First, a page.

The transaction closed Friday and was described yesterday by the participants. Rockrose bought the land from PepsiCo but the title transferred directly to Queens West, which is leasing seven parcels back to Rockrose for 99 years at $1 a year. PepsiCo donated 11.65 acres of waterfront land worth tens of millions of dollars, said Dave DeCecco, a spokesman for Pepsi-Cola North America.

A key element in negotiations has been the fate of the Pepsi-Cola sign, which was constructed in 1936 and rebuilt in 1994 by the Artkraft Strauss Sign Corporation. "That sign is part of our history and part of the history of New York," Mr. DeCecco said.

Pepsi moved its bottling operations out of Hunters Point in 1999. But it maintains the sign and will continue to do so, on its own 60-by-200-foot plot, roughly where the sign now stands. The sign is to be dismantled this month and moved 300 feet south. In 2005, it would be re-erected in its permanent setting.

Although the sign is not an official landmark, the Landmarks Preservation Commission has kept an eye on it since 1988, when it was considered for designation. The commission chairman, Robert B. Tierney, said yesterday that PepsiCo had been "excellent stewards of this well-loved sign," which he called "an iconic part of our cityscape."


Copyright 2003 The New York Times Company

enzo
September 24th, 2003, 05:17 AM
Awesome news!

old renderings from http://www.queenswest.org/homeframeset.html
http://www.queenswest.org/pictures/rockroseskylineboardnight2.jpg

http://www.queenswest.org/pictures/rockrosesitemodel.jpg

enzo
September 24th, 2003, 05:21 AM
http://www.queenswest.org/pictures/rockroseboard3a.jpg

http://www.queenswest.org/pictures/rockroseboard4a.jpg

http://www.queenswest.org/pictures/rockroseboard5a.jpg

Edward
September 24th, 2003, 10:35 AM
Seven apartment towers will replace Pepsi-Cola's old bottling plant on the East River in Hunters Point, Queens. But the famous sign, visible from Manhattan, will be saved.

http://www.wirednewyork.com/queens/pepsi/pepsi_cola_queens_west_20sept03.jpg (http://www.wirednewyork.com/queens/pepsi/default.htm)

billyblancoNYC
September 24th, 2003, 11:58 AM
I can't wait. One of the most exciting projects in NYC. Nice to see Rockrose went with some creativity in the design and not just blah brick. These are gonna be scooped up quickly. Condos should sell pretty fast, I would think.

billyblancoNYC
September 24th, 2003, 12:00 PM
BTW, if the rendering is a go, which it seems to be, 5 of the towers look comparable in size to the 390 ft. height mentioned. Could be higher, but I'm not gonna complain.

TLOZ Link5
September 24th, 2003, 12:41 PM
QueensPort should look nice when it's finished, as well.

Gulcrapek
September 24th, 2003, 03:17 PM
A bit of the Netherlands in NY.

Kris
September 24th, 2003, 03:26 PM
The site has quite a few more images: http://www.queenswest.org/stage2.html

krulltime
September 24th, 2003, 03:31 PM
Alright! This is a super for Queens!!! I can't wait to see this development in action.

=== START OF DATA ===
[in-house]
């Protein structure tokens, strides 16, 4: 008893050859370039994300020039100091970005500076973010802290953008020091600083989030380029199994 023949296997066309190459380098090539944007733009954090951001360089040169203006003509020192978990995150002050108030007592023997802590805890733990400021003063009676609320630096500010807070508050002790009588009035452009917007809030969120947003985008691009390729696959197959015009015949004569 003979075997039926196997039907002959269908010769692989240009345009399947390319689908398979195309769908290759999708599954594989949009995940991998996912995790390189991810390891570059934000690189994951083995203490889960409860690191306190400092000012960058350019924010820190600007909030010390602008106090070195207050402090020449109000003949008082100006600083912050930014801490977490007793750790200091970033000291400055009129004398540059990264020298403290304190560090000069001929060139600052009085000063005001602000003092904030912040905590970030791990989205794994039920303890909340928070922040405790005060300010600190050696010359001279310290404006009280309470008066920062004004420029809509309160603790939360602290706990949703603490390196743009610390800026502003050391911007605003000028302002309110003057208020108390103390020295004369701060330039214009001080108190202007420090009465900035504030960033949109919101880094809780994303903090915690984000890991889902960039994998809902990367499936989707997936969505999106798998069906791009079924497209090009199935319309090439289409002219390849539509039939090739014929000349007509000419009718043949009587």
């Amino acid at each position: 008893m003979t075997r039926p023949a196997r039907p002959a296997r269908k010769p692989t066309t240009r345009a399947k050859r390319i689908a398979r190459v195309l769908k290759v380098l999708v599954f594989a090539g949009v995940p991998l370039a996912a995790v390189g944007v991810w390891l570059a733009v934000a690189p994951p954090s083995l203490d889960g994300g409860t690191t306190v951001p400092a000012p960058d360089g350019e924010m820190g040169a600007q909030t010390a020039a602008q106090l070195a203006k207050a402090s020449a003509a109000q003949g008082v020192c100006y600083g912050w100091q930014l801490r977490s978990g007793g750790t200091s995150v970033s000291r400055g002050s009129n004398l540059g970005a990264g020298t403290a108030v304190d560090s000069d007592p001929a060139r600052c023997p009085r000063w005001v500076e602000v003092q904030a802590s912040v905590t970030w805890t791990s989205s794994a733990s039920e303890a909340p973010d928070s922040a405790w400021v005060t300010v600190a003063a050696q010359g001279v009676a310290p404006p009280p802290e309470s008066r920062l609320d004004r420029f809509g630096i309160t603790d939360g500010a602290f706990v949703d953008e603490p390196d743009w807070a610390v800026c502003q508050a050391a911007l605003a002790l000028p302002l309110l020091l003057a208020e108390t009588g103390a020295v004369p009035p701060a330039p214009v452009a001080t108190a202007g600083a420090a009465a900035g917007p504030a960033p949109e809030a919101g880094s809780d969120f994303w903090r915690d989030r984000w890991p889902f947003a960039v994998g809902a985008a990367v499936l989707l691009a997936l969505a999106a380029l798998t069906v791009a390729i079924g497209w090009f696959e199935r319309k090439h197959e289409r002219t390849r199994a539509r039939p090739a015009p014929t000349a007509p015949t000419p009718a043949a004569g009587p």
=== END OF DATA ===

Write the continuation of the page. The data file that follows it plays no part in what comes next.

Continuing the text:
Zoe
September 24th, 2003, 04:12 PM
Rockrose plans multifaceted towers, one up to 390 feet tall (about 40 stories), equal in height to the nearby Citylights tower.

Is this a change? I thought that the only other building of that size was going to rise at the southern end of Queens West. Either way, this is great news!

billyblancoNYC
September 29th, 2003, 10:02 AM
7 apt. towers to pop up

Plan no longer bottled up, & soda sign is saved

By DONALD BERTRAND
www.nyDAILYNEWS.com STAFF WRITER

Soft drink sign, an unofficial landmark on the Queens side of the East River, will be dismantled but later restored as developer spends $1 billion converting former bottling plant into site of 3,200 Queens West apartments.

The developer of the northernmost portion of the Queens West site in Hunters Point has announced plans to start building the first of seven towers on the 21-acre site next August.
The $1 billion project, planned for property previously owned by Pepsi-Cola, is noted for the massive Pepsi-Cola sign that faces the East River and has become an unofficial landmark.

That sign will come down during construction but it will be restored under an agreement by the three parties involved in negotiations that took years to complete.

"This is an enormous project, extremely complicated - three parties were involved: Pepsi, [developer] Rockrose and the [state] government," said Jon McMillan, director of planning at Rockrose Development.

"We had to figure out how to do it without the government spending any money, because they did not have any," McMillan said.

He explained that Rockrose had to acquire the property from Pepsi, but Queens West had to end up with the ownership title.

McMillan said the developer then had to transfer title to Queens West and come up with the funding mechanism to pay for all the infrastructure, the park and the bulkhead repairs.

The deal came together Sept. 19, McMillan said.

"It is further evidence that even in a less-than-stellar real estate market, Queens West continues to be a hot property," said Charles Gargano, chairman of the Empire State Development Corp.